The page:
Guests at a luxury hotel owned by the Thompson Group could see their private emails published online, according to court documents filed last week.
The documents detail how a hacker set up an open Wi-Fi portal at the hotel and snooped on web emails that were sent through the system.
The hacker then attempted to extort money from the hotel chain by threatening to publish the emails.
"On 30 September the defendant sent an email to one of the principles of Thompson," the court documents read.
"That email taunted the plaintiff about the defendant's receipt of the unauthorised information, attempted to embarrass key employees of Thompson and contained an implied threat to further disseminate the stolen emails to the public.
"Indeed, in an attempt to embarrass Thompson, the defendant sent the material it stole to at least one third party."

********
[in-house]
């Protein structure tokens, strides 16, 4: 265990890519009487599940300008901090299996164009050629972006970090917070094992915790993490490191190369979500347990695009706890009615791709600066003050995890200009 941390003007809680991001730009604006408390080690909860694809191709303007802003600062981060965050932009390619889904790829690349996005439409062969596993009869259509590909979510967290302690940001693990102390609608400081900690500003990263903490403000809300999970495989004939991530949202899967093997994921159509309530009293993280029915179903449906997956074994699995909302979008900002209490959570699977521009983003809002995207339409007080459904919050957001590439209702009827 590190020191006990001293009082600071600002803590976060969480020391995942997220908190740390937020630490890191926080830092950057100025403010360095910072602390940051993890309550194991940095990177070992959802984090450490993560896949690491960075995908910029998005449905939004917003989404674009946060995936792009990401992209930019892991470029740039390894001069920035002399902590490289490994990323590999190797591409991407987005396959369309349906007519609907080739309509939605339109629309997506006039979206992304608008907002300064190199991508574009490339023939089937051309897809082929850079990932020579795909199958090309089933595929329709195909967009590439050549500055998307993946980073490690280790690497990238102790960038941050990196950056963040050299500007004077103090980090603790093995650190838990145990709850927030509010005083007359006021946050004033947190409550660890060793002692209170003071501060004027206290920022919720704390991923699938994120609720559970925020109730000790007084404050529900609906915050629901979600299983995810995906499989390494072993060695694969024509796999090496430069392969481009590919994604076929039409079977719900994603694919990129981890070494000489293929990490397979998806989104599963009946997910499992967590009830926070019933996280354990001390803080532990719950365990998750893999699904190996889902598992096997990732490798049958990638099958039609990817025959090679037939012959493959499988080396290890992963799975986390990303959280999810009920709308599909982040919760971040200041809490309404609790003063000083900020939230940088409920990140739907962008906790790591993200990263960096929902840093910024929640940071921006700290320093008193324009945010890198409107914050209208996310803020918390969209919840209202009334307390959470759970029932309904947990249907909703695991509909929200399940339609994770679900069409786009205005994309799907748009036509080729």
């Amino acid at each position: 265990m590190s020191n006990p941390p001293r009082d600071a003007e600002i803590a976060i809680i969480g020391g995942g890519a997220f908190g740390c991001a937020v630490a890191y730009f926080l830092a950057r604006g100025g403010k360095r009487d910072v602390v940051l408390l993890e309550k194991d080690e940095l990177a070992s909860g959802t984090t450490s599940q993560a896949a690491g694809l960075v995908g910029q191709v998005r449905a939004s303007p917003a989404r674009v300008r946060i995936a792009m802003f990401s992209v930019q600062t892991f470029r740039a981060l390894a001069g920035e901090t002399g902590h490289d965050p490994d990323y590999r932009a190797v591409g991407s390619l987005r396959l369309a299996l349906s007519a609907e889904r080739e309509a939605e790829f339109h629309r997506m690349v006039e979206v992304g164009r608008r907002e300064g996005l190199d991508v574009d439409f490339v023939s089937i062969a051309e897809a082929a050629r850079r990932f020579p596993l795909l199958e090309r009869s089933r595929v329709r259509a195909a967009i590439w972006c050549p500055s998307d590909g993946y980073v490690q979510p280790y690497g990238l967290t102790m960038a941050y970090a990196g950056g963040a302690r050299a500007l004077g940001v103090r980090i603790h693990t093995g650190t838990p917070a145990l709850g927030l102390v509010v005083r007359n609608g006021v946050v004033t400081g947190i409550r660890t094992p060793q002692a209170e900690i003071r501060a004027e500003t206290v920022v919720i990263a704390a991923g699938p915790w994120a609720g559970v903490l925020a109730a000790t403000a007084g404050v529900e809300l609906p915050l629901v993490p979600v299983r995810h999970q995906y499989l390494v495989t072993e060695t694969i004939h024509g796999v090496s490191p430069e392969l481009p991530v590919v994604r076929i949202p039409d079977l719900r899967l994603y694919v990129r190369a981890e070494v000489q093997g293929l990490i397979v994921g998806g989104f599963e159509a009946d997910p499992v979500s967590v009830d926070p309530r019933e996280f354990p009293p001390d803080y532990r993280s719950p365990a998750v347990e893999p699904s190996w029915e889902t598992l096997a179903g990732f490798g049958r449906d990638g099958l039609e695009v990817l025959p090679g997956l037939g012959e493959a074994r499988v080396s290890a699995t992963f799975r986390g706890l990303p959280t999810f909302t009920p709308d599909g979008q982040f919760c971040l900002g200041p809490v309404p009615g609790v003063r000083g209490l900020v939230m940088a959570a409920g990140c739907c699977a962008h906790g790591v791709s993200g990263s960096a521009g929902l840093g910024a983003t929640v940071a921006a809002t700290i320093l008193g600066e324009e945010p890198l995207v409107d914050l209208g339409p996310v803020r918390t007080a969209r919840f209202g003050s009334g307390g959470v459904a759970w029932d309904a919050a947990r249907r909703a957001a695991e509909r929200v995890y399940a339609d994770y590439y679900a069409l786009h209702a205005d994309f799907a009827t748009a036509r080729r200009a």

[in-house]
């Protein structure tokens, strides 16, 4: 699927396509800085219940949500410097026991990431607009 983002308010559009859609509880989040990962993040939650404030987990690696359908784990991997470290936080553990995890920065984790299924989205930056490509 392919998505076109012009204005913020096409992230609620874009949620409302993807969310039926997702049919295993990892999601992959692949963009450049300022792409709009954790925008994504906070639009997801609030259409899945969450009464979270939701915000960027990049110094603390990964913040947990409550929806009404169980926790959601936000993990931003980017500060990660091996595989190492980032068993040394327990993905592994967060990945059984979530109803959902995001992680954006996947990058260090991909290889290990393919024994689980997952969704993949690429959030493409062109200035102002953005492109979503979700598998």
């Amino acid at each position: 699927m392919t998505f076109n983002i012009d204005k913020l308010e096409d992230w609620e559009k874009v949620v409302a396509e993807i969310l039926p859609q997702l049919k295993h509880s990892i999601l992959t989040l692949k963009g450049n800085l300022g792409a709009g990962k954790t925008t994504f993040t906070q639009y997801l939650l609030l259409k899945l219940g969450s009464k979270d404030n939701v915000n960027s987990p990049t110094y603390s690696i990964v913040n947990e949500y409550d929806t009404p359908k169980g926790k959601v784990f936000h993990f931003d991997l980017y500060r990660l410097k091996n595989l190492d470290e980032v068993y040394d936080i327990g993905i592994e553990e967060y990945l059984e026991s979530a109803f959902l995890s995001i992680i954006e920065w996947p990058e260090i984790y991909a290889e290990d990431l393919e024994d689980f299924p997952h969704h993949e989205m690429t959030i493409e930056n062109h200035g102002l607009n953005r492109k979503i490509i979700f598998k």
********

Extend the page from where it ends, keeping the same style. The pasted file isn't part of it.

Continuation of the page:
The IP address of the sender was identified as coming from Sunnyvale in California. Further details about the identity of the hacker, who has not been caught, are not included.
The attack will be deeply embarrassing to the Thompson Group, which has luxury hotels in New York, Los Angeles and Washington DC. The company could also be sued if embarrassing details about its guests become public.
The case shows that hotels and other venues offering Wi-Fi will have to beef up security sooner rather than later, according to David Hobson, managing director of Global Secure Solutions.
"Many hotel guests use webmail, rather than email client software, on their laptops for the sake of convenience," he said.
"If a hacker gains access to an open Wi-Fi network in the hotel, they can easily eavesdrop on the web mail sessions with potentially embarrassing consequences for the guests and the hotel concerned."
Hobson warned that other hotels should now be looking to their Wi-Fi security procedures to prevent a possible run of copycat attacks.
"Using Wi-Fi passwords is not rocket science, it's common sense security," he said. "While this has highlighted one potential issue with open web mail, it also highlights issues with all open public hotspots."
by Iain Thomson